Razer Blade Stealth 2017 gets gray color option and thinner bezel

Razer Blade 17
Razer Blade 17 (Image credit: Windows Central)

Razer announced a significant refresh to its Blade Stealth, the popular dual-core gaming Ultrabook that weighs less than three pounds.

We got some hands-on time with the new laptop at E3 2017 and came away impressed. Very impressed. Here is what's new, improved, and why Razer is proving it understands what gamers want.

See at RazerStore

Razer Blade Stealth 2017

The Blade Stealth, (see our 2016 review) with its 12.5-inch 4K display, quickly became one of the most popular gaming-focused Ultrabooks of the last few years. And it attracted more than just gamers with its super thin design and CNC-machined aluminum chassis. Apple fans who want to trade in their Macs for a Windows PC often check out the Razer line, and the Blade Stealth is a popular choice for converts.

However, the Blade Stealth always had a few complaints from the non-gaming crowd. For example, some users didn't like the glowing Razer logo, and the display bezels were awfully wide. Razer addressed that and other issues with this latest refresh. Here is a list of the major changes:

  • 13.3-inch QHD (3200 x1800) IGZO display (new).
  • 50 percent smaller bezels (new).
  • Optional gunmetal gray finish with white backlit keys (new).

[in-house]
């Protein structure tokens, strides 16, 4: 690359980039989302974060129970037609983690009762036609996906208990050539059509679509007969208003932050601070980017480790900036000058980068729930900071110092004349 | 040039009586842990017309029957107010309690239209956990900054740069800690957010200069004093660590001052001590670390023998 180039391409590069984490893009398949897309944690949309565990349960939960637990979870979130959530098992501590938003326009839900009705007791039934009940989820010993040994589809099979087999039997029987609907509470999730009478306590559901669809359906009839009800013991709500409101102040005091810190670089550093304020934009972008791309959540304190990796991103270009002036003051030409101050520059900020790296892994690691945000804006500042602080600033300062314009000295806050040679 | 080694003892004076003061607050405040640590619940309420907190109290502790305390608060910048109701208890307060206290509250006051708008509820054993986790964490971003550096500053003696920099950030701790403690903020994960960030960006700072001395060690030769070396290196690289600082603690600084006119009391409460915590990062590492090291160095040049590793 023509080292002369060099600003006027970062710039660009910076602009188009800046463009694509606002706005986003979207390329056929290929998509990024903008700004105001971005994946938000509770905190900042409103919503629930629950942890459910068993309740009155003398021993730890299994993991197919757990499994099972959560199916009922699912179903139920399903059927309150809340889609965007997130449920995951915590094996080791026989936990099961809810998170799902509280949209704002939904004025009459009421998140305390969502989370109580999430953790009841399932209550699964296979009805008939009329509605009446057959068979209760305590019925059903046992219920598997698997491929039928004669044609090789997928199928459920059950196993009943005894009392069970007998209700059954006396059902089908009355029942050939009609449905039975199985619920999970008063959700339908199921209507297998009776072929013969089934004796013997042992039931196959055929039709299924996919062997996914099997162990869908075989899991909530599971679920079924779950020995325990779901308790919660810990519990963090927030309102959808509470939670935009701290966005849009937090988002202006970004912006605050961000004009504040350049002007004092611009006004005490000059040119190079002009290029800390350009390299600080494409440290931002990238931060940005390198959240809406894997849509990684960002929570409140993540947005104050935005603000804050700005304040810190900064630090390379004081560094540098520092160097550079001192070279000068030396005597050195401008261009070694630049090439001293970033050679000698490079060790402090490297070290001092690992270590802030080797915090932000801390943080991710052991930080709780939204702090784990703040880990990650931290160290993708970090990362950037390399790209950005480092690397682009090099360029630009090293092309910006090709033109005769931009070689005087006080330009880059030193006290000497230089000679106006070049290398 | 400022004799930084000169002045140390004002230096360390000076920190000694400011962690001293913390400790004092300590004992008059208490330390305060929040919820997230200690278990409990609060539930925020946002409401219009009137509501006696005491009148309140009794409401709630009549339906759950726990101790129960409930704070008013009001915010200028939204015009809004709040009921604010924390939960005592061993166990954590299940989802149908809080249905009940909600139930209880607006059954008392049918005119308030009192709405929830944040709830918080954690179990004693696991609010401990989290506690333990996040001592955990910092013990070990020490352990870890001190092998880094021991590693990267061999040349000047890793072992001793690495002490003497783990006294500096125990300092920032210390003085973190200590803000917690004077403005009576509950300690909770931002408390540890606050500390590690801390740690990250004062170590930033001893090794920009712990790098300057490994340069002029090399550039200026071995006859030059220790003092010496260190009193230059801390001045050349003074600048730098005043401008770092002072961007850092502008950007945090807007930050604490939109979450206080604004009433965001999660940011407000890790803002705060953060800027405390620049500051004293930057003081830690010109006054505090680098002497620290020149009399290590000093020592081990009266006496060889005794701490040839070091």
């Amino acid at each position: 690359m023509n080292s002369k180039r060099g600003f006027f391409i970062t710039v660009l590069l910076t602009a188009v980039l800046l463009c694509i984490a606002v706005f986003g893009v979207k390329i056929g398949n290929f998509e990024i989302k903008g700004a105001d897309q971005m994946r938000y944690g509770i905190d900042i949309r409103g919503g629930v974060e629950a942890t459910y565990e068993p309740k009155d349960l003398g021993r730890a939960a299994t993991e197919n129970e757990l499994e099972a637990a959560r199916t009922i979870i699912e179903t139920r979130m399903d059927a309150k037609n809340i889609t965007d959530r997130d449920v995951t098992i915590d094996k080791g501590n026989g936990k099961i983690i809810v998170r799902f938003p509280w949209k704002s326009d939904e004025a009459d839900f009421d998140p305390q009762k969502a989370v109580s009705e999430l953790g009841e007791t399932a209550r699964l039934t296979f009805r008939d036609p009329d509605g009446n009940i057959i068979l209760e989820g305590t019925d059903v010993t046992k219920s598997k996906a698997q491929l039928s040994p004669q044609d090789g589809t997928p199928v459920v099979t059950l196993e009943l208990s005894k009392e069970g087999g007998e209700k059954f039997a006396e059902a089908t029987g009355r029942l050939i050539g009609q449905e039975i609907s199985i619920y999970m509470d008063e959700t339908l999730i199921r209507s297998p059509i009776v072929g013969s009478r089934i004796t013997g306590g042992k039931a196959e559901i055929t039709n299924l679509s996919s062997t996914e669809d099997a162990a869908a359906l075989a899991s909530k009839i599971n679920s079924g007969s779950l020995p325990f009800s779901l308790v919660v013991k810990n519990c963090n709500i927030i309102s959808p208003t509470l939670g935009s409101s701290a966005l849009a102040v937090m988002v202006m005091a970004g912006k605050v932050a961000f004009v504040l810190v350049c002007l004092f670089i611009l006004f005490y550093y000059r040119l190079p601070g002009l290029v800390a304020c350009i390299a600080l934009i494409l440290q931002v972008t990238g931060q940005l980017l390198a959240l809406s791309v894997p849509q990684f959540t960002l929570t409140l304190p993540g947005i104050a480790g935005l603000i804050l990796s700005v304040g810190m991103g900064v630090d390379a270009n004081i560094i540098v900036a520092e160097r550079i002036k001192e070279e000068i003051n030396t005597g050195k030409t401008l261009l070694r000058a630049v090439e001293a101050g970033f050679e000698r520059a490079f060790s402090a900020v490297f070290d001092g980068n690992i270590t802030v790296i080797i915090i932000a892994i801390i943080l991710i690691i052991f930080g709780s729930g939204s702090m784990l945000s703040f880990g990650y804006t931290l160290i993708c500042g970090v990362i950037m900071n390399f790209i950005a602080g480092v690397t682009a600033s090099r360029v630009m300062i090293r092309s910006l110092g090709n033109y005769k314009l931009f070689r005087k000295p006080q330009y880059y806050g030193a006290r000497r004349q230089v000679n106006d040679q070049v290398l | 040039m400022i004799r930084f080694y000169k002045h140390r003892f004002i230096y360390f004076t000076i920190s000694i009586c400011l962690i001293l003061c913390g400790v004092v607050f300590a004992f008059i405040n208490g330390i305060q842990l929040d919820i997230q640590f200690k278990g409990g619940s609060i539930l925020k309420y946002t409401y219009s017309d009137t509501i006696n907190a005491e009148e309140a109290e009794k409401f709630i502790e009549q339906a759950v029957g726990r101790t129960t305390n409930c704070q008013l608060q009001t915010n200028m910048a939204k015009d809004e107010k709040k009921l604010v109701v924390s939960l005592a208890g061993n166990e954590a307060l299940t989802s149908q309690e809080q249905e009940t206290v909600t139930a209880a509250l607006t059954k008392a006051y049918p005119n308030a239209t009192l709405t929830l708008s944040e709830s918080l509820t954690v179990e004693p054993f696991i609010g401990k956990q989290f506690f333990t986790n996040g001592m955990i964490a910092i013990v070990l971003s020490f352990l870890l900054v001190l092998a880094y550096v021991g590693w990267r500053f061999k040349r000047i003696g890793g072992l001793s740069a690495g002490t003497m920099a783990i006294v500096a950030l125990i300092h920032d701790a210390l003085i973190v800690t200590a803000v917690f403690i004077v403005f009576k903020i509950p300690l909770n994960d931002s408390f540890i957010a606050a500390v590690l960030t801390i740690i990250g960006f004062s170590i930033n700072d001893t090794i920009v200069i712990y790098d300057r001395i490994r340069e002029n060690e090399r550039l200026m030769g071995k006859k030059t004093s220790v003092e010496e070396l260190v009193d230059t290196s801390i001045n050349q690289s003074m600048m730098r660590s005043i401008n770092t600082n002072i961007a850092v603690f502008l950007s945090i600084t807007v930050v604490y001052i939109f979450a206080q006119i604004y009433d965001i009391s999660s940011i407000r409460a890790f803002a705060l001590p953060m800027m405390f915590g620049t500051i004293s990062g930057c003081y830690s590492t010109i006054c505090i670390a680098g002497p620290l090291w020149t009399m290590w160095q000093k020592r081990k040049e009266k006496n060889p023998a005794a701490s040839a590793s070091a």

• Precision touchpad (new).
  • Seventh-generation Kaby Lake Core i7-7500U processor (updated).
  • Up to nine hours battery (improved).
  • 16GB of RAM (up from 8GB).

That is a significant shift in design. Luckily, pros and gamers who still want a 12.5-inch 4K display can still grab that version in all black.

Larger display

Instead of the 4K 12.5-inch screen users can also now get the optional 13.3-inch QHD IGZO touchscreen instead, which fits in the same chassis.

Razer Blade 17 (Image credit: Windows Central)

The result are bezels that are 50 percent thinner than before, addressing one of the biggest complaints from owners. To put it bluntly, the Blade Stealth now looks like a normal laptop with a 16 x 9 aspect ratio.

Razer also claims 100 percent sRGB color accuracy and up to 400 nits of color brightness with the display.